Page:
California could run out of cash to pay school districts that serve free and low-cost meals to needy students, just as the slumping economy is forcing more families to seek such help.
State Superintendent of Public Instruction Jack O'Connell said Wednesday that an unexpected jump in the number of free and reduced-cost breakfasts and lunches means the $125 million designated for reimbursement likely will run out well before the end of this school year.
"The unprecedented demand for school meals is yet another example of how the economic downturn is causing many families in California to turn to schools to feed their children and stretch their grocery dollars," O'Connell said. "More students than anticipated have consumed school meals this year, which means we will likely run out of state money to support the free and reduced-price meals program this fiscal year."
O'Connell asked Gov. Arnold Schwarzenegger and the Legislature for a $31 million budget increase over three years to help defray costs.
State educators said the economic downturn, along with increased nutritional standards for schools and higher costs for food, energy, labor and benefits, have contributed to a jump in the number of low-income children participating in the state's meal programs.
The state served more than 770 million meals to students who qualify for reduced-price or free meals in public schools in 2007-08, an increase of 28 million from the year before. That's a 4.5 percent jump — the biggest one-year increase the state has seen, O'Connell said. An estimated 51 percent, or 3.1 million students, qualified for free or low-cost meals in 2007-08; state officials still are tallying figures for this year.
California ran out of reimbursement money last school year in May, meaning that most districts were not paid back for meals served in May and June. Reimbursement could run out sooner this school year if the state does not act, O'Connell said.
The state currently pays 22 cents toward each free or discounted breakfast or lunch served, and the federal government pitches in from $2.17 to $2.57. A new state law provides an extra 6 cents to districts that do not serve fried foods or food containing trans fats.
Still, many educators say, the most a school district receives per meal is $2.85, often not enough to cover the entire cost. O'Connell warned that if additional money is not provided, local school districts — already strapped for cash because of the state budget crisis — will be forced to cut more to keep food on the cafeteria table.
The lack of reimbursement for districts such as Oakland and West Contra Costa Unified — where large percentages qualify for free or low-cost meals — could mean a loss of thousands of dollars in one month. Mt. Diablo did not receive reimbursement in June, putting that district out more than $17,000, said Kathleen Corrigan, director of food and nutrition services there.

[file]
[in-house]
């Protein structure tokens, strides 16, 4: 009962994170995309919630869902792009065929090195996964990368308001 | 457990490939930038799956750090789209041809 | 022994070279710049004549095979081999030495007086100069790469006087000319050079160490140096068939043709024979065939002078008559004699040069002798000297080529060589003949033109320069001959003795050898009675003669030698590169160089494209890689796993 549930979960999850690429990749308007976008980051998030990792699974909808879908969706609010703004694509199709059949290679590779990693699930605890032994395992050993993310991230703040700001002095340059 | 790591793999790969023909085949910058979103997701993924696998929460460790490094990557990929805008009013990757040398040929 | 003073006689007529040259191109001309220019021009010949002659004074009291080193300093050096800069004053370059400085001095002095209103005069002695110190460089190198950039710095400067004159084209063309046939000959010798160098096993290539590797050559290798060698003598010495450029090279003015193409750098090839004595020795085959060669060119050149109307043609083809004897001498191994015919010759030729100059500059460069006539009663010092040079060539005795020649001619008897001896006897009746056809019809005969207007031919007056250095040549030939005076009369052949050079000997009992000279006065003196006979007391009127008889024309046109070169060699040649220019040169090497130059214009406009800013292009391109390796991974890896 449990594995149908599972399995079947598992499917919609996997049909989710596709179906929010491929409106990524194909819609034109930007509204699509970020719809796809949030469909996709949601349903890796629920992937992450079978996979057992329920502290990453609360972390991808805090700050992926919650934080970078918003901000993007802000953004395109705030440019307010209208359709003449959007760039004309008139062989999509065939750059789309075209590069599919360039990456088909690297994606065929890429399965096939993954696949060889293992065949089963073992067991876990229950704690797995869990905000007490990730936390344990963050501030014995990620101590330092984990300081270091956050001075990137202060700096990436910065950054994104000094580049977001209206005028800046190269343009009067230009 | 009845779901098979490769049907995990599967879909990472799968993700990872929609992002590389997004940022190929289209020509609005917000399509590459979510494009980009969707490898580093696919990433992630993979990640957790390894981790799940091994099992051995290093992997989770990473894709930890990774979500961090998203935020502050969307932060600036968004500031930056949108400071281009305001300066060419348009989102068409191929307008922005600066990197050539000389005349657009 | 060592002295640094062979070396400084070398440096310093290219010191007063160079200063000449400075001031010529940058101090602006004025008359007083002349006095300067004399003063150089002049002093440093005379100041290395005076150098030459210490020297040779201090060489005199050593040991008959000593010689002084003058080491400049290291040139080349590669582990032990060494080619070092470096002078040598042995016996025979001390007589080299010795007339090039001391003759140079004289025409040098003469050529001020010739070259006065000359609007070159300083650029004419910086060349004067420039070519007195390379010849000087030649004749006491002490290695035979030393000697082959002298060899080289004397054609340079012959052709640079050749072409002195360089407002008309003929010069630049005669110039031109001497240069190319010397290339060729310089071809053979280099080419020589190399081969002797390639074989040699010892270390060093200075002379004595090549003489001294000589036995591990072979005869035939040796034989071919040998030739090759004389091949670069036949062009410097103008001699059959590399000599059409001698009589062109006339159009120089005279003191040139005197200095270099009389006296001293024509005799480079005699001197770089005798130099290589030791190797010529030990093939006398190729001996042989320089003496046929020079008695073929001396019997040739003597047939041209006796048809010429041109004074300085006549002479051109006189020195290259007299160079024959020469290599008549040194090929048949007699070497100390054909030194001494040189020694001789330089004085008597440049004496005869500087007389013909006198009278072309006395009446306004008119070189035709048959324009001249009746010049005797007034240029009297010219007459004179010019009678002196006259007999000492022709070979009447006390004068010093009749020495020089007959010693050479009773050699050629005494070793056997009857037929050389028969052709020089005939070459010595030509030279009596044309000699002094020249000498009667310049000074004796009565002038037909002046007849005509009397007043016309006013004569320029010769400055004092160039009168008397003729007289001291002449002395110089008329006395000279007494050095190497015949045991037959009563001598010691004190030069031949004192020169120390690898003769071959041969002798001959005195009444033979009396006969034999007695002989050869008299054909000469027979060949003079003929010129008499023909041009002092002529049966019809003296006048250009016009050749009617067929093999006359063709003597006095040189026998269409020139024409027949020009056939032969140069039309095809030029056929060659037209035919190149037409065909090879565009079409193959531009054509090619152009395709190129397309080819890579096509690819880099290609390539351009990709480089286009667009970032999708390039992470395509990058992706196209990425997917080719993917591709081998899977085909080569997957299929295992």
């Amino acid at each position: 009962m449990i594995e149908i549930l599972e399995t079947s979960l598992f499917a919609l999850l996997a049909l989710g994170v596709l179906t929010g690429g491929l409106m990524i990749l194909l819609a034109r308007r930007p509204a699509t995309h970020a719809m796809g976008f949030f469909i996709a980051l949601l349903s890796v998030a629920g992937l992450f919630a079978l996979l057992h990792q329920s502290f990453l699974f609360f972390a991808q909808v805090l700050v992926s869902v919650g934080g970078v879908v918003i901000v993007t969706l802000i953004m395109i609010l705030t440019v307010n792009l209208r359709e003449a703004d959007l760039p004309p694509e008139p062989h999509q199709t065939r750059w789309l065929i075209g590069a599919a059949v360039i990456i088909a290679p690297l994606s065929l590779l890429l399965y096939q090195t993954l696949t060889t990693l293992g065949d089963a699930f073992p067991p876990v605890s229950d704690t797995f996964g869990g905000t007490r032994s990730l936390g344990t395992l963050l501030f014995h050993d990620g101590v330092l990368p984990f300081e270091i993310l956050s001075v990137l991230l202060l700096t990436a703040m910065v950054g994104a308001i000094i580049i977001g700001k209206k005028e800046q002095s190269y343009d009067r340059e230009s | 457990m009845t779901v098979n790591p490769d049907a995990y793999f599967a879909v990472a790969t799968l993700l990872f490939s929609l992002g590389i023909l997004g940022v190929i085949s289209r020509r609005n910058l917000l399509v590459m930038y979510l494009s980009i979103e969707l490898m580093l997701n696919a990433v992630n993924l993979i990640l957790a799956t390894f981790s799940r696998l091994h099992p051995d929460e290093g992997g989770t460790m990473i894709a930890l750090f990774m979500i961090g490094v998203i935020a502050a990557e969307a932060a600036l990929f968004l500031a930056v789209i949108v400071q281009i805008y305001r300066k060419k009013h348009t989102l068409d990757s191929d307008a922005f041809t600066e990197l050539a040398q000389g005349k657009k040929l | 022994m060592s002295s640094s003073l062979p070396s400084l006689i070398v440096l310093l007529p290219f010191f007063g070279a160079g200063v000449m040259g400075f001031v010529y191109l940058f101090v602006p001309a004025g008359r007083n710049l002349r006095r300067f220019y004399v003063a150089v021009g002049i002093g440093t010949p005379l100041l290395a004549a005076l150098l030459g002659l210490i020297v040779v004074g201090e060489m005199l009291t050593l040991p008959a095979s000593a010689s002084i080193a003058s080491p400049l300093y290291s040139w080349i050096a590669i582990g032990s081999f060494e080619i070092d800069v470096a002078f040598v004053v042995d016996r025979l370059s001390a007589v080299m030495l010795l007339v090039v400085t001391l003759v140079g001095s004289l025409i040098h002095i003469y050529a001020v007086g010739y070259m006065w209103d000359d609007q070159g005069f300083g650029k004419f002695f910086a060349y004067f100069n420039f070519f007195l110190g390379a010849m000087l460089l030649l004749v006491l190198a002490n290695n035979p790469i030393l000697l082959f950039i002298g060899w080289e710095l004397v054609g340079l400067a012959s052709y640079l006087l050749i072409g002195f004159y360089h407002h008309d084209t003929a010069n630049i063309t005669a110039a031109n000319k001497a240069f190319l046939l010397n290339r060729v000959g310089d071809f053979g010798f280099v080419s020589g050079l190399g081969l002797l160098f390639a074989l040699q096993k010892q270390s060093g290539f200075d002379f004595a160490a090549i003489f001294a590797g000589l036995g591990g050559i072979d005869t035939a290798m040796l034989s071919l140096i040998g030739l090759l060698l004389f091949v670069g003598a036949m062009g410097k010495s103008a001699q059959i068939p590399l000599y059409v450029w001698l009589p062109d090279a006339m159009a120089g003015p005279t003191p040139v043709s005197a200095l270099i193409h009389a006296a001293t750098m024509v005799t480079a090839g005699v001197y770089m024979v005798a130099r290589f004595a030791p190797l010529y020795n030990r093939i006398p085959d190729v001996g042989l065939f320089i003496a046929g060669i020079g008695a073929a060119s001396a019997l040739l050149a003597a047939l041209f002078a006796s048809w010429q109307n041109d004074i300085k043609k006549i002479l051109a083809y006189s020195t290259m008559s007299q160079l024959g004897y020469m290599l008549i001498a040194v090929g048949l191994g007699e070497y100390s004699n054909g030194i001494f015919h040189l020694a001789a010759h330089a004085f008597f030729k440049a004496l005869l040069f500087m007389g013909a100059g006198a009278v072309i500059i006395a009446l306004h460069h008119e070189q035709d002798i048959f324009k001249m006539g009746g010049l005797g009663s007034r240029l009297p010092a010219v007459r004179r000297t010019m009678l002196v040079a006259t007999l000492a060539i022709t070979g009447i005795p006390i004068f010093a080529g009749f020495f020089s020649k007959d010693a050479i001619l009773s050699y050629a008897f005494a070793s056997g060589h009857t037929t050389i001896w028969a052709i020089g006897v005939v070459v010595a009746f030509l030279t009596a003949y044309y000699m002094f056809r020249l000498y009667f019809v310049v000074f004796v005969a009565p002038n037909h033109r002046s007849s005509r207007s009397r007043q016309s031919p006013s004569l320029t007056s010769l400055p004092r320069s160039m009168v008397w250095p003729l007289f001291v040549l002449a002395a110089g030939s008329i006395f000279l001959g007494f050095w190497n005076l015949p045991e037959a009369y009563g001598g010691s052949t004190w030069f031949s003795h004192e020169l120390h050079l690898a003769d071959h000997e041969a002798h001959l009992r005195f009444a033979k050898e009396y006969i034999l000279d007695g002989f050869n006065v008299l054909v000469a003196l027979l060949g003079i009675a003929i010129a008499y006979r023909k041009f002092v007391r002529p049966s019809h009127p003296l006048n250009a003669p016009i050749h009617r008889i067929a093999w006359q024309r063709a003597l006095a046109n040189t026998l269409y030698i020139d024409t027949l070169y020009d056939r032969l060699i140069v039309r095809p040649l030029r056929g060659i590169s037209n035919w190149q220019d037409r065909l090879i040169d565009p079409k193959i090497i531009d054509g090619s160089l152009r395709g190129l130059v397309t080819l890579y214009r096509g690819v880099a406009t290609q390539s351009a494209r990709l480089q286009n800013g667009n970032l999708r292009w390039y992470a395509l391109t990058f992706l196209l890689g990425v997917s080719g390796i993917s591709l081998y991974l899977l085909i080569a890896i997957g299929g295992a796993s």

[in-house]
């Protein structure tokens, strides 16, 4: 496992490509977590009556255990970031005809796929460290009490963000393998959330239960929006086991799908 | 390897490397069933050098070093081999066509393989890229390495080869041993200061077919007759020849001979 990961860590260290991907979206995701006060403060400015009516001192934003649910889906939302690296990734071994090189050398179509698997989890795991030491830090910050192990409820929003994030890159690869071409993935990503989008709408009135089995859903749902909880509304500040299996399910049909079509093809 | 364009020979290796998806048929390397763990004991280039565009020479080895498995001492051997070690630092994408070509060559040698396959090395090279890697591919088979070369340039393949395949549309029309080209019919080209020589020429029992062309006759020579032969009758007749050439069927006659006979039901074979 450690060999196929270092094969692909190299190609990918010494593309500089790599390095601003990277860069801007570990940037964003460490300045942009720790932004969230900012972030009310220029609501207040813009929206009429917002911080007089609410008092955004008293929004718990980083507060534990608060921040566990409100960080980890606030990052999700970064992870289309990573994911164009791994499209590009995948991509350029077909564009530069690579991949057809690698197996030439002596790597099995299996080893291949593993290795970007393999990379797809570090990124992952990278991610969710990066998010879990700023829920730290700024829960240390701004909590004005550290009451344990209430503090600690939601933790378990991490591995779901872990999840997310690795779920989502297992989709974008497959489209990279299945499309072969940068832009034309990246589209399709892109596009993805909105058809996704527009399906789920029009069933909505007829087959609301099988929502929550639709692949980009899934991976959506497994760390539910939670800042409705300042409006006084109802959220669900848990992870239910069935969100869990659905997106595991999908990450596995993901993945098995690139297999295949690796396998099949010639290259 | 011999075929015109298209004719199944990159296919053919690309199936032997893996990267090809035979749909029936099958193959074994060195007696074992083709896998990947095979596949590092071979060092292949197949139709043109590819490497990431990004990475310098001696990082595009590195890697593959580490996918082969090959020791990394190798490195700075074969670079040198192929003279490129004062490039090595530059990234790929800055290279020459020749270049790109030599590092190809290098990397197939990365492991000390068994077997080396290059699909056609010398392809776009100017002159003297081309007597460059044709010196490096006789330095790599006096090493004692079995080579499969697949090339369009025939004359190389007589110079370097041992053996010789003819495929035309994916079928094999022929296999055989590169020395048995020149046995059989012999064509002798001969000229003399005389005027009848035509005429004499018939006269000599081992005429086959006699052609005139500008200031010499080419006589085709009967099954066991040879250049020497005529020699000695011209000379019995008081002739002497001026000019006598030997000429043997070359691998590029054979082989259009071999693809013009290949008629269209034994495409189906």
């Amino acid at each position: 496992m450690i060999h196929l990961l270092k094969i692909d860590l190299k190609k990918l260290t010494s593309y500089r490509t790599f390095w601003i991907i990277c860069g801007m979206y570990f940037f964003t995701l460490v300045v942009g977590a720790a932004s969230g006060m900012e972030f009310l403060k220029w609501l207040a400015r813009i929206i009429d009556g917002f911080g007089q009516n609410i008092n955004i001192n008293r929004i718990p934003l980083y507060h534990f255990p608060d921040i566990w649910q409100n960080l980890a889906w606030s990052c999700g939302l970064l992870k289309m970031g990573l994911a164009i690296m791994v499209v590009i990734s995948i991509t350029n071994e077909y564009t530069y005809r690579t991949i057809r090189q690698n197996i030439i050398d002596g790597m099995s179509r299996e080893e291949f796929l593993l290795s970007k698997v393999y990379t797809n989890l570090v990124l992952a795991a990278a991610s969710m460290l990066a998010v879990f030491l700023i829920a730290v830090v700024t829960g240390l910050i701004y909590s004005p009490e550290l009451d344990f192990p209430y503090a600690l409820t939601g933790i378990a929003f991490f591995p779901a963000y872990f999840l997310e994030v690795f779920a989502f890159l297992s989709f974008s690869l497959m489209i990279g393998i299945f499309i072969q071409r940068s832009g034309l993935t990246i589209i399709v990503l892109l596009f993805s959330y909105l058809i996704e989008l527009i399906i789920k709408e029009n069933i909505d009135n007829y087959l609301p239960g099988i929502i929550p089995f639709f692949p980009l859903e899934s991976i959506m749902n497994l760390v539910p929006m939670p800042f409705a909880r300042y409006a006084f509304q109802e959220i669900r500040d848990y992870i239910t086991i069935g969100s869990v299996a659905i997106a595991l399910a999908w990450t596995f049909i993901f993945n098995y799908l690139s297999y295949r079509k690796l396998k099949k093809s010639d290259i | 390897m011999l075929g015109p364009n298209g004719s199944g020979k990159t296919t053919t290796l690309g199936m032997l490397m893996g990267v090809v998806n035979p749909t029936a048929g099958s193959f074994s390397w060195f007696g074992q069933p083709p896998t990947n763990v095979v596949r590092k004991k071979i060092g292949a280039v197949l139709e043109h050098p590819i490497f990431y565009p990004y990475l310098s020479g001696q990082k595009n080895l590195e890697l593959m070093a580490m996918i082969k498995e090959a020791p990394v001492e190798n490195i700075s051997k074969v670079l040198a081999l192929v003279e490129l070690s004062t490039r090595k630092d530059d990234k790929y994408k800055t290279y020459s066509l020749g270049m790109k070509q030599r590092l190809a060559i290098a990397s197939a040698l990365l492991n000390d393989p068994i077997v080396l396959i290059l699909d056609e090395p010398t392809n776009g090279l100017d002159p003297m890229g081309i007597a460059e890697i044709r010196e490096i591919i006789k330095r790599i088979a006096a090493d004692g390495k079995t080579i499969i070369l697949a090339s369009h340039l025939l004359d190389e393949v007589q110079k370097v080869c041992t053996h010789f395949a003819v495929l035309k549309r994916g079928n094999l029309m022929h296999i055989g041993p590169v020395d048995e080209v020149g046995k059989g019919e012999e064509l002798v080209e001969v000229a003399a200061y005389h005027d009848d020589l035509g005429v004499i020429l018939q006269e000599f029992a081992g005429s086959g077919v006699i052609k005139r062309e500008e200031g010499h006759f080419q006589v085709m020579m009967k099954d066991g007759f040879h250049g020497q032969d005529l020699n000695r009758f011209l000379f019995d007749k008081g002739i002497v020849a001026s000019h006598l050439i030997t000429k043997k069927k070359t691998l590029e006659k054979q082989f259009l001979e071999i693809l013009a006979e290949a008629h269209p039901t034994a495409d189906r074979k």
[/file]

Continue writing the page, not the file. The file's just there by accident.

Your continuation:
In San Leandro, the number of children lining up for free- and discounted meals has swelled this year, said Food Services Director Aulani Cler. About 53 percent of the district's student population qualifies for discounted or free lunches, up from about 49 percent a year ago. Staff has been asked to watch inventory more closely than it has in the past, and children asking for seconds are now offered fruit and salad.
"A lot of kids are hungry, and one meal isn't enough," Cler said. "We can't afford to offer center-plate items anymore. We're trying to make ends meet. But at the same time, we won't deny any child a meal."
Other East Bay school districts have seen an increase in the number of eligible students as well. Demand jumped in Antioch by about 7.6 percent — from 9,200 students to 9,912. The Mt. Diablo school district saw a 7.13 percent increase from October 2007 to October this year, Corrigan said. The Hayward school district also experienced a 7 percent increase, officials estimate.
At Oakland Unified, where about two-thirds of students are eligible, Nutrition Services Director Jennifer LeBarre said she has not seen a higher demand but expects state cuts. Her team is working on strategies to reduce costs through scratch cooking and other means, without compromising the quality of the food.
"We're hoping it won't have a large impact on the students' experience," LeBarre said.
Other districts have not been affected. Burlingame School District officials braced for an increase in students seeking free or discounted lunches this year that so far has not materialized.
"That's great. It means our families don't have that increased need," said Robert Clark, the Burlingame district's chief business officer. "But other districts are probably the total opposite."
O'Connell could not estimate when reimbursement money would run out this year if the state does not act.
"Without quick action by the governor and Legislature, districts will be forced to make a series of unacceptable choices to dip further into their own bare-bones budgets, serve less-nutritional standards or reduce cafeteria staffing," O'Connell said. "All of these factors can result in longer lines and reduced access to nutritious foods that hurt low-income children the most."
Staff writers Theresa Harrington, Kristofer Noceda, Hilary Costa, Katy Murphy, Eric Kurhi, Neil Gonzales and Linh Tat contributed to this story. Reach Kimberly S. Wetzel at 510-262-2798 or at firstname.lastname@example.org.